Moran was happy to supply a few facts to counter any threat of anecdote dependency. “The canal and river network gives UK plc £500 million of benefit a year according to an analysis of the government’s own statistics. Within that, volunteers are one of the three key human resources required to manage this network which, let’s not forget, is a risk-based network. Its 200 years old, man-made and water retaining. You do not take that lightly unless you’re an idiot. We need a direct labour force, focused on things that are expert to waterways. Things that need doing but require less expertise – such as grass cutting – can be done by people whose focus that is and that work is out to contract. Both direct labour and contract labour are absolutely vital but both are increasingly supplemented by a volunteer workforce. Last year there were 35,000 volunteer days. Go back five years it was nil; nil recorded anyway.”
The question of what those volunteers might do is again answered with alacrity by Moran: “There is so much to do. I have 50,000 defects to repair at any one time on the network. They are not all urgent. We tend to concentrate on the 20% most urgent of them. Any volunteer group can find plenty to do which is non-urgent and I am not talking about litter-picking.”
A quick discussion on bridge repairs, the need for pointing and the inevitable maintenance of lock mechanisms leads to Moran to knock down another two myths: “Volunteers can do anything. We’ve got engineers, heritage advisers, building surveyors. And speaking of myths, it’s a myth that volunteers are going to replace employees. We would not get any volunteer on board if they thought they were going to put someone out of work and we have made a public commitment to our workforce that no one will be made redundant as a result of volunteering.”
With time running short – time and tide wait for no-one after all – Reeves linked the 15-year contract CRT have been offered to the much-vaunted increase in waterways usage and to the capacity-building among volunteers needed to cope with increased interest and demand, adding the question of whether the list of defects will increase significantly with more usage. Moran sweeps up both enquiries: “The vast majority of defects are small and not critical and we will be able to rely on volunteers for work which doesn’t need to be done tomorrow. But the system is finite and there is a growth in the number of people wanting to use it. Now that’s elastic in some places because with walking, fishing and cycling there are no jams. If more people want to go boating – and there are 35,000 boats on the system now – then we’ve got to steer them away from the honey pots such as the Montgomery Canal.”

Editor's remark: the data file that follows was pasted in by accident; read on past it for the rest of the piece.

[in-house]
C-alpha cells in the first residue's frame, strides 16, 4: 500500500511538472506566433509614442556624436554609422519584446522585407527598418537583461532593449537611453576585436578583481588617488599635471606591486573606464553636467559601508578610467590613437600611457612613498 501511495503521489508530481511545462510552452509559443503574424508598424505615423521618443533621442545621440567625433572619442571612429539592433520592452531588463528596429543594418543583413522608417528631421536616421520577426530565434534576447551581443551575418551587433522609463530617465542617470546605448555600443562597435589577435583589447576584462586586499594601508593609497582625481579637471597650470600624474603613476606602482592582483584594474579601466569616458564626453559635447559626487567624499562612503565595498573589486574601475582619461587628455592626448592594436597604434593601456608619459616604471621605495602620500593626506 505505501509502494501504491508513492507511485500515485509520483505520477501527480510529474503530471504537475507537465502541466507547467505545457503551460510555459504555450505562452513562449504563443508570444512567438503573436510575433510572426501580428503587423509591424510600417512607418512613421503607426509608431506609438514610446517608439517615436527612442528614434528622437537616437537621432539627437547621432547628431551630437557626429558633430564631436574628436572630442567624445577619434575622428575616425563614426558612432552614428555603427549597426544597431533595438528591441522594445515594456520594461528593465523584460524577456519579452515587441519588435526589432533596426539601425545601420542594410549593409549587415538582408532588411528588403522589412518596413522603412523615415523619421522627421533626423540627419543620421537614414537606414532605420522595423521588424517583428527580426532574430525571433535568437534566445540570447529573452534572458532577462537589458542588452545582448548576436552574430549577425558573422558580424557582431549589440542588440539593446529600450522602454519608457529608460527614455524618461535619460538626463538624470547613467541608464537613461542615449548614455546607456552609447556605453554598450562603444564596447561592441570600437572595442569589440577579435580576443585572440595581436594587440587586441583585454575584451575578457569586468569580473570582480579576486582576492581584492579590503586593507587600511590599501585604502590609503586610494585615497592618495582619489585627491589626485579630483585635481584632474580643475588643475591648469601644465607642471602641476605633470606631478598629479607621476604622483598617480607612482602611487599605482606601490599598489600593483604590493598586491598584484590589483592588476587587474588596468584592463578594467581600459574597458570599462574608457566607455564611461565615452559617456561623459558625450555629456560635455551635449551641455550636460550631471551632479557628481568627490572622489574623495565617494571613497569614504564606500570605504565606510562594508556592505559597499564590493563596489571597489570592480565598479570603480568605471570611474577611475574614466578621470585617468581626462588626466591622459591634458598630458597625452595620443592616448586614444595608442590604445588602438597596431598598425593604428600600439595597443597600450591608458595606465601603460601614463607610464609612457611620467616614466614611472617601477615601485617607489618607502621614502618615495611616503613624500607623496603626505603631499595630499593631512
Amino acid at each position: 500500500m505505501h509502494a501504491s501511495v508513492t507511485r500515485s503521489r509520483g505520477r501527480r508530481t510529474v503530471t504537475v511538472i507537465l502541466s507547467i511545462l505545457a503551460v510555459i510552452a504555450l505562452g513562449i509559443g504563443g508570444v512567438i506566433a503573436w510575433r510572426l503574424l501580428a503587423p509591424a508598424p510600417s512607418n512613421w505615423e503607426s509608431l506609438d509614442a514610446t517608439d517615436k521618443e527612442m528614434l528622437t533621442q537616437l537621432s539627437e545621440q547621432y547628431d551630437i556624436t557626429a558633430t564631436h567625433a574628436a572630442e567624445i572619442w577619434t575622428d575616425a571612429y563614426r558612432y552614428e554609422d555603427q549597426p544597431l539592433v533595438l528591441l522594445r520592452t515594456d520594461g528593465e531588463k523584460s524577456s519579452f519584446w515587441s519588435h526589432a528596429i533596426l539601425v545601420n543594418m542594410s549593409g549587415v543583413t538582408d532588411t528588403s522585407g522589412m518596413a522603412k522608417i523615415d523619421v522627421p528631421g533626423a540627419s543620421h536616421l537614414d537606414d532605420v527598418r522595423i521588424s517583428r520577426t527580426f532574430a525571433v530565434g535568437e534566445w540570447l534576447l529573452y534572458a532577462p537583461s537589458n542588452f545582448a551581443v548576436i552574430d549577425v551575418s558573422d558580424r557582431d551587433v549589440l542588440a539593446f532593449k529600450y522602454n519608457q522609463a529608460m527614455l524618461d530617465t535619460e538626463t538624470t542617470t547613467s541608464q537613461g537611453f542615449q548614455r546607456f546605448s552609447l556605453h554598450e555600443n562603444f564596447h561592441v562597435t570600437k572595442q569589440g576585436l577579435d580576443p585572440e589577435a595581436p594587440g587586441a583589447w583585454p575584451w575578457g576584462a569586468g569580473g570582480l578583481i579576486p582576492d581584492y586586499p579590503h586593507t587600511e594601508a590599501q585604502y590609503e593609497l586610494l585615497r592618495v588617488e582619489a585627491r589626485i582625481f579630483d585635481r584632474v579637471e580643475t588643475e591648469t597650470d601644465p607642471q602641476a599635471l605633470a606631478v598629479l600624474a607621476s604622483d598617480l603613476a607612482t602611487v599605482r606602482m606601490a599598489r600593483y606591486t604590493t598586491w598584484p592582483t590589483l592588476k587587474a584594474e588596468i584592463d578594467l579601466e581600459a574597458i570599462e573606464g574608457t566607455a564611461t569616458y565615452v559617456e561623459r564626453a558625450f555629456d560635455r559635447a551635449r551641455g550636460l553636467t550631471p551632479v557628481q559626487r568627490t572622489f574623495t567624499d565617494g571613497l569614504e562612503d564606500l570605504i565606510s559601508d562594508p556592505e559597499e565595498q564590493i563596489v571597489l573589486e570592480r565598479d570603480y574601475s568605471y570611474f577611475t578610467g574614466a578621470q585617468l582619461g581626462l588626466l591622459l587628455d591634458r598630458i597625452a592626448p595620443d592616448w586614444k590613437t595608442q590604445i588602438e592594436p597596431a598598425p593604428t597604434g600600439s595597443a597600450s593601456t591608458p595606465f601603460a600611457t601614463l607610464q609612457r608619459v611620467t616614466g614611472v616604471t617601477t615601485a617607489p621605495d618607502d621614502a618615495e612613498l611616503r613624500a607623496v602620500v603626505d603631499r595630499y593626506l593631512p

Only a few hours cruising from where Symphony is moored a short staircase of locks can cause boats to wait hours to go through and the queue in Middlewich around the time of a local folk and boat festival gets longer as the weekend approaches but, according to Moran, such waits are not boaters’ prime concern. “I came here from a presentation on a customer survey which had 3,000 responses,” he said. “We asked about congestion and the facts suggest that, overall, its not a massive issue.”
Given the presence of Mr Reeves, it would have been impolite not to touch on some of the environmental issues surrounding the waterways, many of which are summed up by the Montgomery restoration project. ‘The Monty’, a spur off the Llangollen Canal, is a site of special scientific interest because of the floating water plantain it hosts. The plant, as Platt puts it, is “precious to environmentalists” and someone needs to balance the demands of “boaters, restorers and environmentalists”. On the subject of plantain and other protected environments, Moran admitted that “there can be some problems on occasions but the charity acknowledges its environmental responsibilities and that’s why you have committees. But canals are basically for boats; not solely or exclusively, but a canal without something floating in it is a water channel.”
Canal folk seldom rush but with lunch threatening to become afternoon tea the debate had to be forestalled. Having thanked our guests for their time and their candour, The Leisure Review reflected that clear priorities have to be respected and the management of the Canal and River Trust have set out their own with admirable openness. Whether they can convince the woman at Wardle Lock to get on board with them waits to be seen.
The Leisure Review, July/August 2012